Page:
Words About the Theater of Spoken Words

Who doesn’t have lovely memories of Mom tucking you in at night before reading a cheery, dream-inducing bedtime story? Doesn’t that make you just feel warm all over?

“That’s our biggest problem,” says Brian Bemel, the creator of Village of Tales, the Ojai Storytelling Festival that marks its eighth annual season this weekend. “Everybody thinks of storytelling as just being for the kids. People don’t come because they think they can just go to school and hear someone reading a book.”

While Village of Tales is certainly family-friendly, says Bemel, the festival is created by and largely aimed toward adults.

“These aren’t Mother Goose stories. It’s not stuff to fall asleep to,” he says.

On the other hand, storytelling is also different from story reading, which has grown as a genre as indicated by Santa Barbara’s successful Speaking of Stories series, which features actors reading short stories from the stage, word-by-word, rather than from memory and acting them out.

“I like to think of it as theater of the spoken word,” says Bemel.

But, he cautioned, there’s a very large difference with typical theatrical presentations.

“You know that concept of the ‘fourth wall’?” he asks, referring to the term that refers to the imaginary boundary between the fictional presentation on stage and the audience in their seats. “Well, in storytelling, it’s more like a bridge. Storytelling is a very fluid medium. It’s not like theater where the lines are set in stone. Every time someone tells a story, it’s a little bit different. They’re creating it in real time, along with the audience, who depending on their reaction helps shape it as it’s being told.”

Bemel says he was especially proud of this year’s lineup, which includes returning tellers Donald Davis, Diane Ferlatte, Barbara McBride-Smith and Grammy winner Bill Harley, plus newcomers Carmen Deedy, Sheila Kay Adams and guest musician Billy Jonas.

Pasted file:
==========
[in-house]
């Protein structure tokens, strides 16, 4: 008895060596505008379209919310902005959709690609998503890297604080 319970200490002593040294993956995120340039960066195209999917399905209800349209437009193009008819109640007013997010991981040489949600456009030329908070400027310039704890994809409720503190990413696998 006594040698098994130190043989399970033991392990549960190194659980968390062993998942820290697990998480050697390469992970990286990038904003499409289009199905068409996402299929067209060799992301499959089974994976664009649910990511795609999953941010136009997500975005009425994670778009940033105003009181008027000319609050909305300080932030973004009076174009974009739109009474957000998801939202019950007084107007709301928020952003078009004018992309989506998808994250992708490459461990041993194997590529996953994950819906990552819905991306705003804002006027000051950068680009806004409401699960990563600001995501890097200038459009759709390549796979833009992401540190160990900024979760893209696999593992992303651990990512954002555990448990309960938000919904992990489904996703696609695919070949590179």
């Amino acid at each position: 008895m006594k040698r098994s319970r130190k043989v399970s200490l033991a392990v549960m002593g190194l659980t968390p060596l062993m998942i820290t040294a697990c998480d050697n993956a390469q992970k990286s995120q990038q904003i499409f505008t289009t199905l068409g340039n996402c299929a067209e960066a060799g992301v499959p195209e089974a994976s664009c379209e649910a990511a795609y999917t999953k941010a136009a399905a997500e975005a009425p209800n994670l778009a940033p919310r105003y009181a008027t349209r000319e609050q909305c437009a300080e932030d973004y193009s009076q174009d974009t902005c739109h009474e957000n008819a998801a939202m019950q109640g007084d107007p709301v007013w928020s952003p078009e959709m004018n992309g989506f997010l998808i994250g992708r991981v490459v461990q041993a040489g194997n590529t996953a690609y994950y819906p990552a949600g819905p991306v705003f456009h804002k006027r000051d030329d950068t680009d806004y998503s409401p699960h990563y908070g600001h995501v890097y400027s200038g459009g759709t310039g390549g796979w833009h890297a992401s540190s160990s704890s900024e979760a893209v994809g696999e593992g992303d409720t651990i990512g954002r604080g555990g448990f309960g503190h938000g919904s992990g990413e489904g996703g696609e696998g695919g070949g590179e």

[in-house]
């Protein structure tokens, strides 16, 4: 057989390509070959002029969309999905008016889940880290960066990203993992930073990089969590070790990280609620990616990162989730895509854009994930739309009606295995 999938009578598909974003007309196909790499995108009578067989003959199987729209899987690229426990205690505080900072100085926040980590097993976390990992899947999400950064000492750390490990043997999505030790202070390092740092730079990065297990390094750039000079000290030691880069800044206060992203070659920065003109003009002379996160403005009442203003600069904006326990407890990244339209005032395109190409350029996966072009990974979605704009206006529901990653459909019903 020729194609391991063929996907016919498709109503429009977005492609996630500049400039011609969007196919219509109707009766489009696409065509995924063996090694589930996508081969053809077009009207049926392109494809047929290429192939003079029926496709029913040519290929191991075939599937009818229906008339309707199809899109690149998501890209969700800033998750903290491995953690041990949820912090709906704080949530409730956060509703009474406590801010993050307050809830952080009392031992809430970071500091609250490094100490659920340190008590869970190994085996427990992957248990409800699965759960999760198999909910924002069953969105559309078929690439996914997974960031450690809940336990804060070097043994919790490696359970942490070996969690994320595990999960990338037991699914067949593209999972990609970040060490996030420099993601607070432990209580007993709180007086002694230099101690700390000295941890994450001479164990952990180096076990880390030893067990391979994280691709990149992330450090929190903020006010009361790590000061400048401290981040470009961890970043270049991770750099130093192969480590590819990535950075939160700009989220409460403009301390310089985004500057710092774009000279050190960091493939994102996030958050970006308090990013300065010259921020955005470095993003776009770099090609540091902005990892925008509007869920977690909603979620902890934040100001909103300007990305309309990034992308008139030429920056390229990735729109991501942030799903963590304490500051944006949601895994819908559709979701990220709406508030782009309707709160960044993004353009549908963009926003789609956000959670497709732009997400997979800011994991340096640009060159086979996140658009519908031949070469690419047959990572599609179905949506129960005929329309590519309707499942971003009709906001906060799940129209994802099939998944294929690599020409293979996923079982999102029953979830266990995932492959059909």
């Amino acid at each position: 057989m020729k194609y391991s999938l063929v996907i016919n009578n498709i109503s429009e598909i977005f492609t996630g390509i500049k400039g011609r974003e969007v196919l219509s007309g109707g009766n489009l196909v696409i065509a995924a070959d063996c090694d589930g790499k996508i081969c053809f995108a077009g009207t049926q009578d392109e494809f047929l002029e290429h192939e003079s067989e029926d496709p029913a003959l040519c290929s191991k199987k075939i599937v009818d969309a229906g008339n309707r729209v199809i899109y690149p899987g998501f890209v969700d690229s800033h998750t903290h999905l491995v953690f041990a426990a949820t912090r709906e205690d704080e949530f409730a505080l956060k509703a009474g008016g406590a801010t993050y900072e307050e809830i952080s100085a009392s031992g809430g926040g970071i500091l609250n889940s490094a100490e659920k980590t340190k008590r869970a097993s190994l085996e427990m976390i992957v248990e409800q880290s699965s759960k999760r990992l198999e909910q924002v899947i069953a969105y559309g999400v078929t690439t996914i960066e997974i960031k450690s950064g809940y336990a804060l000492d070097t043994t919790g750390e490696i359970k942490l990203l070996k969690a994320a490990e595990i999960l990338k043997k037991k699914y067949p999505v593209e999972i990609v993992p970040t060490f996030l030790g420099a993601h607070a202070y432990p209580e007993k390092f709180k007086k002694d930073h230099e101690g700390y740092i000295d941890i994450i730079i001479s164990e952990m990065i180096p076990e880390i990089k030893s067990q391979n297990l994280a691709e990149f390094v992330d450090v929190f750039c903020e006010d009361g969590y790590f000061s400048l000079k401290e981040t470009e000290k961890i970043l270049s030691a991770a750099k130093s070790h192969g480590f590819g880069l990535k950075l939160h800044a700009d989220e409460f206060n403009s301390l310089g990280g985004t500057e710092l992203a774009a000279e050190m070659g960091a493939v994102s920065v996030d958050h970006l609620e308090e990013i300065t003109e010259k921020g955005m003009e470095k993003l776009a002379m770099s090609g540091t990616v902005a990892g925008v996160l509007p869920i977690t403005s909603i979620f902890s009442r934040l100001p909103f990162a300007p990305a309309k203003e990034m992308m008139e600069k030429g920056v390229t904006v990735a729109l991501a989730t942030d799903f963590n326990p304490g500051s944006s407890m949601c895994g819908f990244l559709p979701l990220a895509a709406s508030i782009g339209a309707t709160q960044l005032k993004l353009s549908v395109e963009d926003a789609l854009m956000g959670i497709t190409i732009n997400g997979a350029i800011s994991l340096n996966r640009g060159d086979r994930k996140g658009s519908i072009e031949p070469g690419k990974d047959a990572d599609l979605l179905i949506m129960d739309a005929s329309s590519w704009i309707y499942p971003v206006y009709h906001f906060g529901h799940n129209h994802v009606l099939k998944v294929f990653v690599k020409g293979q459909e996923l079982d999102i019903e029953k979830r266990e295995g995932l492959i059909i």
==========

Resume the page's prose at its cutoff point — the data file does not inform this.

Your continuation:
The four-day Village of Tales Festival has a plethora of formats for the professional to ply their craft, beginning tonight with a free Tellers’ Picnic featuring all seven of the tellers at Libbey Bowl. Friday night’s program focuses on funny stories, while Saturday offers a variety of different formats, including a workshop for educators, a free “story swap,” individual hour-long sessions for each teller, and a wrap-up in the evening featuring all the tellers, plus an after-hours segment encompassing adults-only fare.

“I think I really love the festival because when you are in the audience and hear all these tellers’ stories, it actually calls up your own memories,” says Bemel. “It brings up a lot of stories from your past. And it gets you back in touch with your own life.”

Hmm. Maybe it’s not so different from Mom’s tales after all.

More from the South

This annual Ventura Music Festival still hasn’t come close to the cachet of its elder classical music cousin up the road in Ojai (which takes place next month), but the event still boasts quite an impressive lineup and a tasty smorgasbord of concerts. “Impressions” is the theme for 2007, and the schedule includes galas, the popular “Tea & Trumpets” afternoon gatherings, chamber music concerts, a “rising stars” recital, and full festival orchestra concerts conducted by up-and-coming music director Nuvi Mehta. The special guest jazz artist this year is none other than Grammy Award-winning singer Diane Schuur. (Get the complete schedule online at www.venturamusicfestival.org or call 648-3146.)

Shakespeare’s epic tragedy “Hamlet” has drawn a veteran, all-star cast for Rubicon Theatre’s current production of the classic. Joseph Fuqua (recent Rubicon shows: “Tuesdays with Morrie” and “All My Sons”) plays the dark Prince of Denmark, while Rubicon artistic director James O’Neil portrays Claudius and company regular Stephanie Zimbalist (who made her Santa Barbara debut in Ensemble’s “The Memory of Water” earlier this year) takes on Gertrude.

Visit www.rubicontheatre.org for info.